Tuesday, May 27, 2008

Straight Talk on Book Publicity Costs

The question I hear most often from writers these days is a simple one: What should an author expect to pay for a typical book promotion campaign?

The answer is equally simple: It depends. Different public relations agencies will charge different fees, so costs will vary depending on the type of publicist you decide to hire.

As an independent public relations specialist, I work one-on-one with clients directly and usually only handle one or two clients at a time. I like to meet with clients to go over their requirements, and the extent of my services is determined by what they want in the way of publicity. Some just want a press release and/or limited media coverage for a one-day event; others want speaking engagements, a book tour, a blog tour, radio and TV coverage, etc. I charge $50 per hour, and usually work about ten-fifteen hours per week for each of my clients. I've had clients who contract for as little as five hours of work, and others who I work with for several months. I keep detailed time sheets that I send out every two weeks, and I always do only what clients have contracted with me to do. Most of my authors are self-published, although I have a couple who have published with larger houses and want to do a little more than what's covered in their publisher's publicity contract.

Many writers also ask about success rates for promoting self-published books. I've been pretty successful with self-published authors. For example, one of my clients, Paul Woodring, an African American writer, made the bestseller list at HueMan Bookstore in New York for three months after reading there. It was very difficult to get him in to the store, but I persisted and finally got the managers to say yes. He's also done a featured signing at Marcus Books in San Francisco (another prestigious black bookstore that was difficult to get in to) and did a national book tour that was very successful. He's exhibiting at BEA this coming week and has had a book trailer created by an established filmmaker, so he's really put a lot of effort into his marketing.

But, even those who can't afford to exhibit at book expos and create film trailers can still do a lot with a little publicity. I recommend that most authors at least have a professional press release done, and do some book signings, even if they're local. In addition to creating buzz and making personal contacts with readers, the writer can get some additional mileage out of those events by getting his/her books stocked in the store and placing photos from the signing on his/her website. I also think a blog tour is a relatively easy way to get noticed, although it can be time-consuming to set up (I research appropriate bloggers and their sites, and then contact them directly regarding participation in the tour).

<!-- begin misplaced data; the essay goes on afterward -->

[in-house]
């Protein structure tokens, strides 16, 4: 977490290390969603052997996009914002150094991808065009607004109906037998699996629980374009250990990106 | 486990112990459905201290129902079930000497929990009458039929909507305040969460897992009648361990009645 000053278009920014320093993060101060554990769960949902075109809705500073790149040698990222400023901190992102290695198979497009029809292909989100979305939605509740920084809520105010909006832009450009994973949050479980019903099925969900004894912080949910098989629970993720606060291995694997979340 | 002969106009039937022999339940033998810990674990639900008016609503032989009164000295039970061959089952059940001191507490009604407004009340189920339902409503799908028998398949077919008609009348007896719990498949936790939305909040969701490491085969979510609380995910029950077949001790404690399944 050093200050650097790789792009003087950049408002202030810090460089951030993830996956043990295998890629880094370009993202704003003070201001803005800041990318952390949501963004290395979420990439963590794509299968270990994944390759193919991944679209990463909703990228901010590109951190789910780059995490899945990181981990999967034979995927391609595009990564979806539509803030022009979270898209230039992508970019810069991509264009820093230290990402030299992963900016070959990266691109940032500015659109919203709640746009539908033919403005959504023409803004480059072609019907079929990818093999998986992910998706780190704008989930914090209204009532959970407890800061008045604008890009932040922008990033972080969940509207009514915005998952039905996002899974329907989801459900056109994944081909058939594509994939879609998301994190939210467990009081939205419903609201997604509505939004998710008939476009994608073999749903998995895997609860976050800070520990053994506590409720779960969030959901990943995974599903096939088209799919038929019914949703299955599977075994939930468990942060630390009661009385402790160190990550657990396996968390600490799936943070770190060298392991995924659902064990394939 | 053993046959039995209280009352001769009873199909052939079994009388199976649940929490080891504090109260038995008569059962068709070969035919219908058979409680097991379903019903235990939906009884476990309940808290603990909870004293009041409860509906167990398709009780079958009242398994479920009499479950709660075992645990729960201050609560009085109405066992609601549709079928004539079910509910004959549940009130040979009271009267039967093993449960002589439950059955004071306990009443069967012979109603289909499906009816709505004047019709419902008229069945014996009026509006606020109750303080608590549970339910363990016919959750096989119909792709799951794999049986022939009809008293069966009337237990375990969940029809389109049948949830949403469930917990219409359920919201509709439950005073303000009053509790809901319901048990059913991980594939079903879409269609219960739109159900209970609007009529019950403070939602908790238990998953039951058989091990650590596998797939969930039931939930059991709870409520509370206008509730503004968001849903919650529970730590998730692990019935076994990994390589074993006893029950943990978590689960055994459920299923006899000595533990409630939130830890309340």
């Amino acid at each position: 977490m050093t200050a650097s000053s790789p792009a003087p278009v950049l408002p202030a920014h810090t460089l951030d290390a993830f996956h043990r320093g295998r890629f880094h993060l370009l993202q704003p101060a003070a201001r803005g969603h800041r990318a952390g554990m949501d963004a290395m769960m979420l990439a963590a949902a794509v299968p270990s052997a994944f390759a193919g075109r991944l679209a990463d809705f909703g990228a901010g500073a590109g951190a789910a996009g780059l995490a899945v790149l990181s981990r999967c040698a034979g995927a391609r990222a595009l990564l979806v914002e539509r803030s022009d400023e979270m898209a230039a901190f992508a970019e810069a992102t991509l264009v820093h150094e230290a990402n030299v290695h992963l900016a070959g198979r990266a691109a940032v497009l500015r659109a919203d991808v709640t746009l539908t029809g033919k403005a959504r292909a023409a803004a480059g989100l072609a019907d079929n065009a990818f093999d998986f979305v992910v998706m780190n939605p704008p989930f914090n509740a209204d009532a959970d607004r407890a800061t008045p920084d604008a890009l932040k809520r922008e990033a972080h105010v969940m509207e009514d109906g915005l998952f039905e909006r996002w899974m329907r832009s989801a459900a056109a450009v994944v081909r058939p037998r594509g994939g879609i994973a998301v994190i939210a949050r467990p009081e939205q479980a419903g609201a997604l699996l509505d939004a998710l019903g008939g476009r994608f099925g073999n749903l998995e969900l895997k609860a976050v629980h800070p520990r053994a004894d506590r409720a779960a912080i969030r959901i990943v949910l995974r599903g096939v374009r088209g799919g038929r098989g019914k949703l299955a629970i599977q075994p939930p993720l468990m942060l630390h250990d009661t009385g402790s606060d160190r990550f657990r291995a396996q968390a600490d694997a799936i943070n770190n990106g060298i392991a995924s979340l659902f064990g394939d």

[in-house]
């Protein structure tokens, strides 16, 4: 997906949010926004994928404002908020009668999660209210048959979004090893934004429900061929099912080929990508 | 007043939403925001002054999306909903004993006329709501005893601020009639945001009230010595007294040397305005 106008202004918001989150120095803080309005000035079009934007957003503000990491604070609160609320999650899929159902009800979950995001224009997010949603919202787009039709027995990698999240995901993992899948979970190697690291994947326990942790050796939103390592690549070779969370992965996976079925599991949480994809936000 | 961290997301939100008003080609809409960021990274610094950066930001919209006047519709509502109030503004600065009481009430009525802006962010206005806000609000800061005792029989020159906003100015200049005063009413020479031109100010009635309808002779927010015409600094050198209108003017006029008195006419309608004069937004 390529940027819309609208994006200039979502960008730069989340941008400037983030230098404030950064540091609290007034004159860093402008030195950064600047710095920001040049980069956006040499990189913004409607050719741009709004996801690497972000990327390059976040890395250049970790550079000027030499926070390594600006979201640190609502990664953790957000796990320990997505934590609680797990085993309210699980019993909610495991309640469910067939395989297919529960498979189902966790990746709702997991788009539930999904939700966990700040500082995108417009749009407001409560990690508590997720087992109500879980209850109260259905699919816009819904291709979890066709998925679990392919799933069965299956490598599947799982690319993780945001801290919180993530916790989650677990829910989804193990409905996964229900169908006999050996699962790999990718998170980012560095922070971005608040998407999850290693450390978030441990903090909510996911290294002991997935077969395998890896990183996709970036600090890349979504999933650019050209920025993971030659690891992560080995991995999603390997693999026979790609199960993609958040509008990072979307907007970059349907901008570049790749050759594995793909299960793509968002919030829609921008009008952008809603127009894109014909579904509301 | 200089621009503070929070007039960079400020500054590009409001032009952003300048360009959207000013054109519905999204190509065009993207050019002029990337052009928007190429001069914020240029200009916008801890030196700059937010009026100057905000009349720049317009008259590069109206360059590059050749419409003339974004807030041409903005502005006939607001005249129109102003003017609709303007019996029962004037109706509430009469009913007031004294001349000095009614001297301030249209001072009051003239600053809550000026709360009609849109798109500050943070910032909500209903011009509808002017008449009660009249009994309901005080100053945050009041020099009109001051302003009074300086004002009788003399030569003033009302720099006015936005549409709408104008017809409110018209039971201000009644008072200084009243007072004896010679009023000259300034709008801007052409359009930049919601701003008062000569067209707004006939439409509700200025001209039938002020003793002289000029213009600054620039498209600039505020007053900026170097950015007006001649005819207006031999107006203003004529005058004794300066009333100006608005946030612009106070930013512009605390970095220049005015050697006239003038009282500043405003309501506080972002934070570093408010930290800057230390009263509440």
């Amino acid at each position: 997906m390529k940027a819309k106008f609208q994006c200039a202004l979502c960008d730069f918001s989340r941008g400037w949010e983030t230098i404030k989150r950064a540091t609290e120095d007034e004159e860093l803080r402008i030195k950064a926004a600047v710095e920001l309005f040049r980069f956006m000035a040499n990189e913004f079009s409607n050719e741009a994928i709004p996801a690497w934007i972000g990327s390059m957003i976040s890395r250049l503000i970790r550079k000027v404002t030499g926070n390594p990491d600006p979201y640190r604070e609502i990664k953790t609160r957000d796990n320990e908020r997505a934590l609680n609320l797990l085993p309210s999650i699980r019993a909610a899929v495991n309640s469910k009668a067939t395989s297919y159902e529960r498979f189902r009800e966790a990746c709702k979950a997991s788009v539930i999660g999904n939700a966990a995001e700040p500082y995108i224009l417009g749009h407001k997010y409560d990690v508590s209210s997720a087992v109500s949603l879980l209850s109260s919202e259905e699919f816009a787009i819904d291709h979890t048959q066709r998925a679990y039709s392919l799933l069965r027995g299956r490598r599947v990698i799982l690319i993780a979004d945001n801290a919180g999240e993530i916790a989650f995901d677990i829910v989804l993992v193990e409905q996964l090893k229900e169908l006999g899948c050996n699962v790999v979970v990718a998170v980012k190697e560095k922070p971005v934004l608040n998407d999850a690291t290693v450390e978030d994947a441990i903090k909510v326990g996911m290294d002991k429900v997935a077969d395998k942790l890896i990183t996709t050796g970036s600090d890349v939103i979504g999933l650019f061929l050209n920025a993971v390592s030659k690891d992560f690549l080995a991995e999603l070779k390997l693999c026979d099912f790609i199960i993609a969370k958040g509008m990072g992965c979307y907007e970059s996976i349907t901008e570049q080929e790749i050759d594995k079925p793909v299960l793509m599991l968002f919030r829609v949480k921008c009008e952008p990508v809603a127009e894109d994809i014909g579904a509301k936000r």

The main thing I bring to the table is the phone work – I really push media and bookstore representatives to look at my clients. And I think that objectivity is what convinces them to say yes. It's hard for an author to call a radio producer or bookstore owner to pitch his own book, but when I call and say a client's work is great, the producers and store managers listen. And I'm persistent, which is key. It's often easy for people to say no, so I keep going back with new angles and approaches until I get them to say yes (this can be the time-consuming part, but it works!).

When you're ready to hire a publicist, be sure to check out a lot of agencies and individual consultants and find one with the right attitude and fit for you and your work. And don't be afraid to ask for references – a good public relations professional should always be willing to put you in touch with his/her clients so you can hear firsthand what they have to say about the publicist's professionalism, follow-through, and success rates.

Wednesday, May 14, 2008

The Journey of a Thousand Miles Begins with a Single Class

It's that poignant time of year when the spring semester ends and my community college students get ready to move on to summer school, four-year universities, or graduation. This year more than any other, I feel blessed to have worked with an incredible group of students. These are not the full-time, just-out-of-high-school students that I encountered as a new college teacher twenty seven years ago; these are students who hold real jobs (some of them more than one), who are raising families and caring for aging parents, who have come back to school to complete degrees or switch careers, and who burn with a desire to make the world a better place.

The old saying that we learn as much from those we teach as they do from us has never been truer. This latest group has taught me many things: to question openly, to share without judgment, to practice with intention, and to laugh out loud. They are smart, energetic and curious, and their futures are filled with promise.

So, it's with a sad yet joyful heart that I salute my Business Communication 128 class at Grossmont College. Thank you all for a wonderful semester; it's been an honor and a privilege to work with you this year. My best wishes to you on the next step in your journey, and I hope you'll keep in touch along the way.